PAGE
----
Augmented reality, voice interfaces, and the Internet of Things are driving global supply chains into the future
DHL’s Vision Picking solution
In today’s fast-paced business environment, companies are expected to have real-time visibility of their inventories and deliver goods at Amazon-like speeds. While emerging technologies such as augmented reality (AR), voice interfaces, and the Internet of Things (IoT) have entered the consumer mainstream, enterprises are beginning to explore how these new tools can enhance value and solve problems. One major area in which we’re seeing enterprises effectively utilizing new tech is supply chain logistics.
As costs continue to drop for these advanced technologies, more and more logistics providers are turning to them to increase visibility, optimize warehouses, reduce errors, meet regulations, and fulfill customer orders anywhere, anytime. The following are some of the emerging technologies leading the pack:
Augmented reality was the marquee tech trend of 2016, with the wildly successful Pokemon Go app and launch of Microsoft’s Hololens. Excitement continues to surround the technology as advancements are made, such as iOS11’s ARKit. The use of augmented reality is expected to have a profound impact on practical business use-cases, especially in terms of supply chain and logistics. Order picking accounts for 40 to 50 percent of warehousing and distribution operating costs, and companies are constantly looking for ways to increase efficiency with regards to this aspect of the supply chain.
Early industry leaders include DHL’s Vision Picking solution. The smart glasses display order picking instructions along with information on where items are located and where they need to be placed on a cart directly in the user’s field of vision. This frees pickers' hands of paper instructions and allows them to work more efficiently and comfortably. The pilot was developed with three technology partners: Ubimax provided the AR software xPick, whereas the recently announced Glass Enterprise Edition and Vuzix M100 and M300 glasses were used as hardware. The international trials have shown an average improvement of productivity by 15 percent and higher accuracy rates, as well as shorter onboarding and training times.
Freight loading is another area of the supply chain that DHL has studied AR solutions for. Freight loading is a major aspect of any supply chain, but is a laborious and tedious activity. Employees need to maximize space in a given truck and often have to follow printed instructions on how to load the container correctly. This is a time-intensive process, and in the logistics industry, time is critical. Employees equipped with AR devices can view real-time instructions on how to load the vehicle. A solution like this will speed up the freight loading process, saving time and money.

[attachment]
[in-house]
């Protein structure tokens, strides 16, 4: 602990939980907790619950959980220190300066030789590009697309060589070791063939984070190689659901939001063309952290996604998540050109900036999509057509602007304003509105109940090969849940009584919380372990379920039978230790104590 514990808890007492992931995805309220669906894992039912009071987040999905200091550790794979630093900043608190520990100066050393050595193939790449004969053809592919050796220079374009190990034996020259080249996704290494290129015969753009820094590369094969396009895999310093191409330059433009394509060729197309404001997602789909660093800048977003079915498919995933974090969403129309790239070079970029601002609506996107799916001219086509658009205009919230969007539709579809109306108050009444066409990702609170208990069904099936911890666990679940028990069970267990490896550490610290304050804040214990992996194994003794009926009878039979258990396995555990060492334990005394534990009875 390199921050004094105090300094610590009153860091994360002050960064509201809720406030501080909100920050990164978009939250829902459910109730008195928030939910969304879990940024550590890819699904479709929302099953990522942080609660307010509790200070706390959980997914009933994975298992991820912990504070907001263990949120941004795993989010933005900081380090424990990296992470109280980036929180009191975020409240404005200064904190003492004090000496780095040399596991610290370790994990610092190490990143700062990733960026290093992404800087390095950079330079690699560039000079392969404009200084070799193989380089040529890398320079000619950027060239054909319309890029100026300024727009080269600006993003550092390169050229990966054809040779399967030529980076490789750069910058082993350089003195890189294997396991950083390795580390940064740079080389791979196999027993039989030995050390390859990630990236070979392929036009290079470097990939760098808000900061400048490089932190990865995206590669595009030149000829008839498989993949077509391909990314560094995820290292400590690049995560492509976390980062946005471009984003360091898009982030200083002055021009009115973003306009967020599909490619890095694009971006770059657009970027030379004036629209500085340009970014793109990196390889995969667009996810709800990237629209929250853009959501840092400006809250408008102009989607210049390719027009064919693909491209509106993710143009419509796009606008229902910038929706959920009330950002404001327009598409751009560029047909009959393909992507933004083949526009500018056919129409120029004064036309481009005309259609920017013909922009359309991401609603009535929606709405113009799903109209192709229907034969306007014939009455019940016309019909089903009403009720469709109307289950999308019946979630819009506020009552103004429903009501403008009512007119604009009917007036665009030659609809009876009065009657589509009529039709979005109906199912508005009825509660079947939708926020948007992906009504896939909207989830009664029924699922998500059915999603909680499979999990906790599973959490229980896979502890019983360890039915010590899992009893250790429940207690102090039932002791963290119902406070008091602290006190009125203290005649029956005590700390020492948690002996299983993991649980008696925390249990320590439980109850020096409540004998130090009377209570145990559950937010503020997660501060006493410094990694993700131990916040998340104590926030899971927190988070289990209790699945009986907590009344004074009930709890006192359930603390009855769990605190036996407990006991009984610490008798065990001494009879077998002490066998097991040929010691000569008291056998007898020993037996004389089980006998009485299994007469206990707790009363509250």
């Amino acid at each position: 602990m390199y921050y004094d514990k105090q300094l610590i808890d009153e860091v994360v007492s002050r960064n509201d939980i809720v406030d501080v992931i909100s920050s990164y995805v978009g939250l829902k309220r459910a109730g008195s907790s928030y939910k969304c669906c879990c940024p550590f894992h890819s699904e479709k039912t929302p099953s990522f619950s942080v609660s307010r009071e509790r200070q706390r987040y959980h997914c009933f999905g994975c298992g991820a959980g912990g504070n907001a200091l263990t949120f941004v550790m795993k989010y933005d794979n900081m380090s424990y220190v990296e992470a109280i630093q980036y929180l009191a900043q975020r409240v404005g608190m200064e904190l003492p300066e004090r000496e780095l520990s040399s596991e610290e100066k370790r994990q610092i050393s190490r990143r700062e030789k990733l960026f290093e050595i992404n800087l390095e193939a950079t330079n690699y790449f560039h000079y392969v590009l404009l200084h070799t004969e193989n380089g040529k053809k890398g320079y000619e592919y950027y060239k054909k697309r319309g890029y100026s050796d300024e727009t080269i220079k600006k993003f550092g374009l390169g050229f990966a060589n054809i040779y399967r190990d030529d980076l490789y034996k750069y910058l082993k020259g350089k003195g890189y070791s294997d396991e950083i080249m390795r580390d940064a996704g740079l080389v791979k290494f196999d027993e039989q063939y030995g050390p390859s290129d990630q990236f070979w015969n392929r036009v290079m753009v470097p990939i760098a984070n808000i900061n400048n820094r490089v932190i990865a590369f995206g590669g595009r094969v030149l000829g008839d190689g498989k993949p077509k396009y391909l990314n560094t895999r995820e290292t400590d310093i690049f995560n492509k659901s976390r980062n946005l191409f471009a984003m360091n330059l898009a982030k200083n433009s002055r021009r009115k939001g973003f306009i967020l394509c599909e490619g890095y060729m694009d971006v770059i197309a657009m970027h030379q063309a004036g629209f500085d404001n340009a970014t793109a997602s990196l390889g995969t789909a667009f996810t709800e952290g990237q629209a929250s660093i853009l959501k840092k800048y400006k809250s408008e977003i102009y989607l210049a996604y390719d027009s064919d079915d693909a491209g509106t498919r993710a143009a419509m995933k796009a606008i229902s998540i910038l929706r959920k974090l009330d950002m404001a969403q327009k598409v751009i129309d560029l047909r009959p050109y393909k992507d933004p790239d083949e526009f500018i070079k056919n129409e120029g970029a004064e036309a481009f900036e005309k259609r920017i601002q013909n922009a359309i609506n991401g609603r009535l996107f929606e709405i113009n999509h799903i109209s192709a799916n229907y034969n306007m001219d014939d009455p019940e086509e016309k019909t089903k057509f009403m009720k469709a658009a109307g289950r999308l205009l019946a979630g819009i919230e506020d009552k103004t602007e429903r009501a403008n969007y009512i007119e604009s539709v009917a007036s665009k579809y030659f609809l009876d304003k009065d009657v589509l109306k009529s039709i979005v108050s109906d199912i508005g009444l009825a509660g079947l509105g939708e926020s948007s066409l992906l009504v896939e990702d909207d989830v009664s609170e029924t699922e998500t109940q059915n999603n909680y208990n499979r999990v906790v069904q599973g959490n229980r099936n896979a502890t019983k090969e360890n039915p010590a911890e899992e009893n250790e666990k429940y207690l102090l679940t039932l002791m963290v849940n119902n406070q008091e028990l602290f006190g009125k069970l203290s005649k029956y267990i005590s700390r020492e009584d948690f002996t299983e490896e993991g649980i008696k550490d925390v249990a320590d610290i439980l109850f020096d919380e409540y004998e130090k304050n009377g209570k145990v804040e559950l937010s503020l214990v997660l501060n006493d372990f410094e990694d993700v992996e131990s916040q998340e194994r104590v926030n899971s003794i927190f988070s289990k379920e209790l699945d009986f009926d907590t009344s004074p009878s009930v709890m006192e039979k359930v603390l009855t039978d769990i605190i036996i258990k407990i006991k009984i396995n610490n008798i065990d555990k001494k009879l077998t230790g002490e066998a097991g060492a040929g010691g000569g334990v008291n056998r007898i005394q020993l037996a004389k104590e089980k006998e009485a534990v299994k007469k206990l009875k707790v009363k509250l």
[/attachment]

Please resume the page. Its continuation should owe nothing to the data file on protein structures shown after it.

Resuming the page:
Earlier this year, in the first post of our emerging tech trends series, we discussed the evolution of voice technologies and the impact they will have on daily life and a wide range of industries. The fast progression and investment of major tech companies in voice interfaces such as Amazon’s Alexa, Google Voice, and Microsoft’s Cortana have made this all the more apparent. Supply chain and logistics is one industry already reaping benefits from this emerging tech. Voice interfaces offer warehouses and distribution centers a frictionless solution.
At Mission Data, we built a proof of concept for Well Woven, a rug manufacturer and distributor, using Alexa. The goal was to improve employee efficiency of the picking process. We developed an Alexa skill that allowed employees to simply ask how much of a particular SKU was available and where that particular unit was located in the warehouse. For example, an employee would ask, “Alexa, how much of item 7354 is in stock?” or “Alexa, what aisle is item 3254 located?” Alexa would then respond with the appropriate answer. Hands-free solutions like this are becoming increasingly popular across supply chains and the retail industry, and are transforming employee productivity and operational processes.
The Internet of Things
The IoT is maturing fast and transforming industries in dramatic ways. Businesses that rely on end-to-end cold chain operations, from food service to pharmaceuticals, can leverage the IoT to monitor temperature and other environmental conditions to ensure their products reach consumers safely. From manufacturers to transportation, distribution centers, and stores, temperatures need to be monitored at all times along the supply chain.
At Mission Data, we’re pleased to offer our new IoT platform, OpSense, which can actively monitor conditions within a warehouse, on a truck, or within a store or restaurant. For example, temperature monitoring sensors can be placed at critical control points in each vehicle and facility throughout a company’s supply chain. The sensors continuously monitor temperatures and if a temperature in a given location breaches a predefined threshold, then an alert is triggered and sent to appropriate team members via SMS text or email so that the issue can be investigated. Additionally, the data from the sensors is constantly uploaded to the cloud and stored for as long as needed. Corporate and management can analyze historical reports to determine how efficiently their supply chain is operating, in terms of keeping food safe. OpSense is based on technology we developed with Kroger, the nation’s largest grocer, which was ultimately rolled out to thousands of stores nationwide, delivering a 5:1 ROI.
Deploying an emerging tech solution takes significant resources, strategic planning, and an expert technology partner. If your business would like to learn more about leveraging new technologies to improve operational efficiencies, reduce costs, and increase peace of mind, please reach out to us at email@example.com. We would love to hear from you.